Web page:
Now contrast that with the experience of a guy who's a full-blown saint of our Christian history but whom we've too often trapped safely in garden statuary. In 1291, sickened by the sacrilegious brutality of the Christian soldiers participating in the Crusades, Francis of Assisi and 12 of his disciples traveled to Egypt to seek a meeting with Sultan al-Malik al-Kamil, the head of the Muslim armies in the Fifth Crusade and someone who was vilified in Europe as an absolute beast, sort of the Osama bin Laden of his time. Francis' group was quickly captured and roughed up, but at Francis' insistence were finally taken before the sultan. Francis greets him with his characteristic "May the peace of God be with you," which is close to the Muslim's cherished As-salaam a lakum. And what then transpired is fascinating. Francis and al-Kamil, who Francis found to be kind and open minded, engage in a lengthy dialogue, with Francis trying to convert al-Kamil to Christianity, but doing so with profound respect. Al-Kamil is so impressed that he gives Francis written permission to preach the Gospel throughout Muslim lands. Muslim literature records how Al-Kamil was changed by his encounter with Francis, and yet Francis changed as well. Impressed with Muslim devotion, when he returns to Europe he brings with him some elements of Muslim religious practice that end up changing the face of European Catholicism. He had gone to Egypt as a pilgrim, sharing the Gospel, but also open to new experiences of faith.
Francis tended to see the whole trip as a failure, though, because on his way out of Egypt he went to the camp of Cardinal Pelagius Galvani, the leader of the Christian Crusader armies, and tried to broker a peace treaty. The sultan had told Francis he was willing to talk peace. But the cardinal was not, and despite Francis' best efforts, the wars continued, a terrible cost both in human life, and in centuries of tension between two great religions.
Since I moved back to the U.S. three years ago, I've been struck by how afraid we are as a society. That fear is cultivated by politicians who create wars simply as a way to make their friends rich, and it's encouraged by a whole genre of hate media that provide ideological justification for such corrupt political projects by convincing us that it's just you and me against the whole world.
The world, however, is a more complicated place than some people would like us to believe. In 2001, 1 went to northwest Pakistan to cover the churches' work with refugees who were fleeing the U.S. bombing inside Afghanistan. I was based in Peshawar, where I had the opportunity to cover a political gathering one Friday afternoon after prayers concluded in the city's mosques. The ACT security officer insisted on sending the biggest Afghan on their staff with me, and when we told the taxi driver where I was going, he insisted on coming along also to protect me.
When we got to the rally, I climbed up onto the flatbed truck that served as a speakers platform, and started photographing the action. Men waved photos of Osama bin Laden as the crowd swelled to some 15,000 people chanting Allah is Great and Death to America. After about 20 minutes of work, I'd basically run out of film and it was time to go. But the flatbed truck had so filled up with people that there was no way I could make my way off the back of it to where my bodyguards awaited. From where I stood, the only way out was to climb down into the crowd. And so I did that, but halfway down became entangled in my cameras and camera bag, and ended up hanging there, half off the stage, unable to move up or down without dropping a camera. I felt like a fool. Finally some hands reached up from the crowd and took my cameras from me, and then helped me down. A space opened around me, people pausing for a moment in their chant of Death to America so they could hand me back my cameras and pat me on the back, all of them saying, "Hello my friend, how are you?" That's an English phrase that every Pakistani and Afghan male knows. I smiled back, thanking them in Arabic, and then started to make my way through the crowd toward safety. As I did so, the crowd opened in front of me, people pausing in their chant of Death to America in order to smile, pat me on the back, and say, "Hello my friend, how are you?"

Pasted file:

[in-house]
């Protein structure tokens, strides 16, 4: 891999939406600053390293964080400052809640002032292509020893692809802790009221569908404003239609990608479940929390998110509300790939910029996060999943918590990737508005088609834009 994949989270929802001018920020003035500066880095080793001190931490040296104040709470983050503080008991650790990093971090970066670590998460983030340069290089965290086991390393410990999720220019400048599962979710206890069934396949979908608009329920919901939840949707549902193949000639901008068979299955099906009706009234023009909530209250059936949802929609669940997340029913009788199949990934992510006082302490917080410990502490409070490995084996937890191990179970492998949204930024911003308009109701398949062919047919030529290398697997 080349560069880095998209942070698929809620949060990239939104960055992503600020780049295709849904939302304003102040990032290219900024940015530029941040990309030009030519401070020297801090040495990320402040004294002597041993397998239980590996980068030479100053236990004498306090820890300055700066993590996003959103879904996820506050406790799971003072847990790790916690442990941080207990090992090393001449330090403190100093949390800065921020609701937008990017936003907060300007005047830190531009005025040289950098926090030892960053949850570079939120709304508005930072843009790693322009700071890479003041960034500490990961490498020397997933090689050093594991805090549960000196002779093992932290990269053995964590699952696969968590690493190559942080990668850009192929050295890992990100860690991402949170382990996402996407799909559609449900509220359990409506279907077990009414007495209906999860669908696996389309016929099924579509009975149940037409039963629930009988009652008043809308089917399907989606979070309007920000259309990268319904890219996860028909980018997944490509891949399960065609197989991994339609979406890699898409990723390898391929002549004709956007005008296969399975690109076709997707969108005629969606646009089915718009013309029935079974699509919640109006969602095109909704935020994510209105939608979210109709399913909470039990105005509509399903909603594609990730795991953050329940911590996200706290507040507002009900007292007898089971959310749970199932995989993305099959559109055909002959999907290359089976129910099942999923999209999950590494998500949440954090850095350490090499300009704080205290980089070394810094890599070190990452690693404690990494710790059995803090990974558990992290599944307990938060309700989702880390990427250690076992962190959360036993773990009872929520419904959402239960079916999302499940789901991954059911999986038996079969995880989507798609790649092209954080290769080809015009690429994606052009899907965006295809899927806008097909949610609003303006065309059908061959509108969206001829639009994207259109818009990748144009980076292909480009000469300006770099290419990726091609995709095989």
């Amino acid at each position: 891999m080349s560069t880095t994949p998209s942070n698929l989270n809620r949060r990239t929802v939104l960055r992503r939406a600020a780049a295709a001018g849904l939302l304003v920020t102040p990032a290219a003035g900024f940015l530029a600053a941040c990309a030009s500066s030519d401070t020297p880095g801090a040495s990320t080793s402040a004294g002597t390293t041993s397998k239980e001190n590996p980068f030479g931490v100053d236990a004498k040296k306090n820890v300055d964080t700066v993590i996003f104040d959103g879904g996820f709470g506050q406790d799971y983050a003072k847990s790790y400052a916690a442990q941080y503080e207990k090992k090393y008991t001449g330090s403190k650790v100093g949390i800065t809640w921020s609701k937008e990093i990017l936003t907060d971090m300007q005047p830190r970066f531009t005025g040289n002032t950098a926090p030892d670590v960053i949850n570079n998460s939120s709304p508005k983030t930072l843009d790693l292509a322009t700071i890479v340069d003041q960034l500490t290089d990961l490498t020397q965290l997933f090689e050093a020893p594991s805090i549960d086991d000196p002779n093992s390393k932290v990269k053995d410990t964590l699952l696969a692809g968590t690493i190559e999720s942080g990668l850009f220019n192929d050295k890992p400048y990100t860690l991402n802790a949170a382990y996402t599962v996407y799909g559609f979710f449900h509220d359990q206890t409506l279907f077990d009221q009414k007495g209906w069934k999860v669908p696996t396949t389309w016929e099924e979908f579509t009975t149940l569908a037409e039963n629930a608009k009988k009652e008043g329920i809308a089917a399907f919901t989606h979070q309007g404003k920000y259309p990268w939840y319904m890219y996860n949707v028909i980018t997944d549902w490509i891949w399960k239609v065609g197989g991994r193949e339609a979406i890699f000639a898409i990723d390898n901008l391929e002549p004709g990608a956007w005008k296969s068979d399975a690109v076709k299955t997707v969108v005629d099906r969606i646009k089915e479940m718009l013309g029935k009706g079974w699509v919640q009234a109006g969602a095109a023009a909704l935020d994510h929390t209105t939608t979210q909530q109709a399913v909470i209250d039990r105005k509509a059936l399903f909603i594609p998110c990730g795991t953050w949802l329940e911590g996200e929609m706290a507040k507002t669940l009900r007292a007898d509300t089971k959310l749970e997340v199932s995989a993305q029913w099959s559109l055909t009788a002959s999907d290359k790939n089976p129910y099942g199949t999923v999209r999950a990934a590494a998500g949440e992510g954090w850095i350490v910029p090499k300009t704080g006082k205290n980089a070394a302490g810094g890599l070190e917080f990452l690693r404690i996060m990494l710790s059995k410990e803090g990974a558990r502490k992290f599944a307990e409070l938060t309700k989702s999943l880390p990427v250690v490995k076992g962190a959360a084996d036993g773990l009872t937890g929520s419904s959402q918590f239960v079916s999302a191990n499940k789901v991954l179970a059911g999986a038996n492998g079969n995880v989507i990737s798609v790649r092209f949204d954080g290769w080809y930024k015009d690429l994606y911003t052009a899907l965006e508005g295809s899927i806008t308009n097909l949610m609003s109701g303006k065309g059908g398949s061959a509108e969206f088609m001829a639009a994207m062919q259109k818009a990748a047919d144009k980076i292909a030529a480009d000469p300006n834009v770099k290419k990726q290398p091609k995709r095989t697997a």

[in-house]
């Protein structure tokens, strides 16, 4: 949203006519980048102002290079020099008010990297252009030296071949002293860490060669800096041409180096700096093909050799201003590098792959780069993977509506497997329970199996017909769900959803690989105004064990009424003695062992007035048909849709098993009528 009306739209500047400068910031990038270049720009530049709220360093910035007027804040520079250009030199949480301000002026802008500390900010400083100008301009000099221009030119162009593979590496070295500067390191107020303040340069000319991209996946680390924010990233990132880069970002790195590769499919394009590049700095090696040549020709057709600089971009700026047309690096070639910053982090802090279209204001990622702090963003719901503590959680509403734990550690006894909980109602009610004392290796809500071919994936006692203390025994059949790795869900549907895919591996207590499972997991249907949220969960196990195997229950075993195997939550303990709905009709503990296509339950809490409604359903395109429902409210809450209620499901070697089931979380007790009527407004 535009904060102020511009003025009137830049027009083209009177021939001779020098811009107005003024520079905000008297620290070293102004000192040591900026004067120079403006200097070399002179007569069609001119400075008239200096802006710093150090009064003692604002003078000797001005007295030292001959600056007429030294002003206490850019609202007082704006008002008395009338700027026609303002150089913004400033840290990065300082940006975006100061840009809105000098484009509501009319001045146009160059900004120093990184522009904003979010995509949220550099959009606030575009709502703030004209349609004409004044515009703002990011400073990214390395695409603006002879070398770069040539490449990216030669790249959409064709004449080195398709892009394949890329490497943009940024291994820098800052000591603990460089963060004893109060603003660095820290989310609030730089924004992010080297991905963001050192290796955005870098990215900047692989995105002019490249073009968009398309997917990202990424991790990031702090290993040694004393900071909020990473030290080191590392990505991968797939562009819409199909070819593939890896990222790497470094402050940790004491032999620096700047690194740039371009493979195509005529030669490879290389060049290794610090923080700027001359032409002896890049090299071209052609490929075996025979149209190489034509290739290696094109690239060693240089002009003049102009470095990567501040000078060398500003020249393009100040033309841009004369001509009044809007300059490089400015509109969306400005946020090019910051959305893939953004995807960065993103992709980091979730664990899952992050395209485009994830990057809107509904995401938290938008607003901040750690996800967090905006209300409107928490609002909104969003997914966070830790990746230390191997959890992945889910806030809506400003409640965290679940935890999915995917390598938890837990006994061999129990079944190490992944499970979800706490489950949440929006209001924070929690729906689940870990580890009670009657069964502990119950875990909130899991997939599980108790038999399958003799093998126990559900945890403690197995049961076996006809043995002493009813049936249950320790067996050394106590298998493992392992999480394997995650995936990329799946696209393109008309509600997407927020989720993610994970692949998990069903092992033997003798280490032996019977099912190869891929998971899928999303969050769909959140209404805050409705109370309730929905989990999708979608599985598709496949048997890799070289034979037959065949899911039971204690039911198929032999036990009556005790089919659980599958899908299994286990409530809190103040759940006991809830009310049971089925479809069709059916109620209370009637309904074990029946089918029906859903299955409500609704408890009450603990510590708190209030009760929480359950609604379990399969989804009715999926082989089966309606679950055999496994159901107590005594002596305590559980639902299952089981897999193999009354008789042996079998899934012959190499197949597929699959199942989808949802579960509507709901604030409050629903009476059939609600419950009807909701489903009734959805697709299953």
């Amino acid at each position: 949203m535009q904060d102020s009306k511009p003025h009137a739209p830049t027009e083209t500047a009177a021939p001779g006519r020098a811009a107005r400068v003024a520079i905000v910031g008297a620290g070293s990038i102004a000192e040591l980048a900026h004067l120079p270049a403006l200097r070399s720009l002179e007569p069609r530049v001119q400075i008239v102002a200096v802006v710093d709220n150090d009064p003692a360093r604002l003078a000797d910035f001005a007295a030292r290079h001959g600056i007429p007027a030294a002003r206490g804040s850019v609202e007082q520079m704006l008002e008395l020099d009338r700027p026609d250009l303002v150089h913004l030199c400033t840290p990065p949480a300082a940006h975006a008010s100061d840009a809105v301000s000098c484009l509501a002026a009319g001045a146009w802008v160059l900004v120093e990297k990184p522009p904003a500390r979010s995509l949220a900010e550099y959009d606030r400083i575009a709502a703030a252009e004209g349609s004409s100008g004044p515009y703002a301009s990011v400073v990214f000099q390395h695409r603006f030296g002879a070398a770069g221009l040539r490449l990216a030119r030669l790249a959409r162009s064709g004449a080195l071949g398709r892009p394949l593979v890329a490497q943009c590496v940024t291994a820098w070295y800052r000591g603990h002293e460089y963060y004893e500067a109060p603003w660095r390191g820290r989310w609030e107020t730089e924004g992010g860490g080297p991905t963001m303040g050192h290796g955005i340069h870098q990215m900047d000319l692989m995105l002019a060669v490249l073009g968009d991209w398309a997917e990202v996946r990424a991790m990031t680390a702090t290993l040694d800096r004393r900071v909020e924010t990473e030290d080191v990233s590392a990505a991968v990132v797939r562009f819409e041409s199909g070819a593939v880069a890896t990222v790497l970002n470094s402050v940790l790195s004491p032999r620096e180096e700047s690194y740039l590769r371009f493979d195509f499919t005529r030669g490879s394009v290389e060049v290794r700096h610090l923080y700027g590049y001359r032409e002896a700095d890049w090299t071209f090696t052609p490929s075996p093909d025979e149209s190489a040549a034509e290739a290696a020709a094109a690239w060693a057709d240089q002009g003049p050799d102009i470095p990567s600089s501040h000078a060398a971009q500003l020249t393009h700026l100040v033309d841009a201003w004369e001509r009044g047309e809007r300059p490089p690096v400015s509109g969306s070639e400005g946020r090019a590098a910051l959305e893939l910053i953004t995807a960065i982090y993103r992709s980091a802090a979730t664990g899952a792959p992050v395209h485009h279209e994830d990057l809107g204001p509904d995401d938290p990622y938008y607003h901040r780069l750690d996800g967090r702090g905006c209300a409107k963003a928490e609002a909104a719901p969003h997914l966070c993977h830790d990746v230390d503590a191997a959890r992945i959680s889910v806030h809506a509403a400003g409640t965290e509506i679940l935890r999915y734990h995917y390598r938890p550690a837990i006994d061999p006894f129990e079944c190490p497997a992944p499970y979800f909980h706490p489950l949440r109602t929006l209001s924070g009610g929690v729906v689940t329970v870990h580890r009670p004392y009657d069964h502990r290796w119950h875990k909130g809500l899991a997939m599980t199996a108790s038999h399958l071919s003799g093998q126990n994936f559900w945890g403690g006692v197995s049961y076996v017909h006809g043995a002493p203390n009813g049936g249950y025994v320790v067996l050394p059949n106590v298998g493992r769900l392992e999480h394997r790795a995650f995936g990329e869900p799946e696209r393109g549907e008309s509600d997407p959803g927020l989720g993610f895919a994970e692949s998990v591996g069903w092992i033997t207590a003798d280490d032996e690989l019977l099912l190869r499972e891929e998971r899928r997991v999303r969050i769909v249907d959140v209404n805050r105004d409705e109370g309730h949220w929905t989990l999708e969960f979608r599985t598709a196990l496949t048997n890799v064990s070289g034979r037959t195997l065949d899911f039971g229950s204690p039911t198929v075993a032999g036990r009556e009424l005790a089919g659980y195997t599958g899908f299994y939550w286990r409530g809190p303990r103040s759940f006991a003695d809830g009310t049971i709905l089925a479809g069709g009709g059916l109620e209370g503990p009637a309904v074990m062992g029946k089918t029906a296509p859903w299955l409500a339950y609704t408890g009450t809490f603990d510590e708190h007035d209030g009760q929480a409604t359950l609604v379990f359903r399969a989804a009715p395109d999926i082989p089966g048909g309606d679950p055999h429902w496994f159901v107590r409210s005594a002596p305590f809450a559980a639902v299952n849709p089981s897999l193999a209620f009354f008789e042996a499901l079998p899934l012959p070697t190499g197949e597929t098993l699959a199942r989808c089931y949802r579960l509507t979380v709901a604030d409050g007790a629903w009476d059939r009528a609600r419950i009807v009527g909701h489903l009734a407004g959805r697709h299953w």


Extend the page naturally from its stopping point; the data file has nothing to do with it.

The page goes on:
We come here this morning to confess our faith in a God who loved the world so much, that God crossed the border into our human history in order to save us. If we are to cross geographic and cultural borders to encounter Jesus as he comes to us in those who hurt and are hungry, we need to let go of our artificial constructs of security and turn off the voices of hate that offer a constant backdrop of hysteria in our land. God calls us to overcome our fear, to send the Minutemen home, to live in peace and work for r a world where people have no excuse not to pat us on the back and say, "Hello, my friend. How are you?"
But you may be saying, "Hey. Wait a minute. I live in Santa Rosa. I'm ecohip, my doors and mind and heart are open, I eat fair trade chocolate and drink shade grown organic coffee and buy my produce from local farmers and write letters to my politicians about the genocide in Darfur. I give money to support Paul Jeffrey's work, I watch the Daily Show, have a pro-immigrant bumper sticker on my hybrid, my savings are in Working Assets, and I think Bill O'Reilly is the devil's spawn. I mean, I've crossed all the borders I need to, right?"
God is never satisfied with where we are, and neither should we be. Like Jesus and the Syrophoenician woman and St Francis, we are called to cross over the borders that separate us from each other, whether they be the people across the street or someone across the ocean. There are still borders that each of us needs to cross, but the good news is we don't have to go alone. God goes with us. And what we will find there is not just an opportunity to serve others, but also a chance to discover our own salvation.
What borders is God calling you to cross?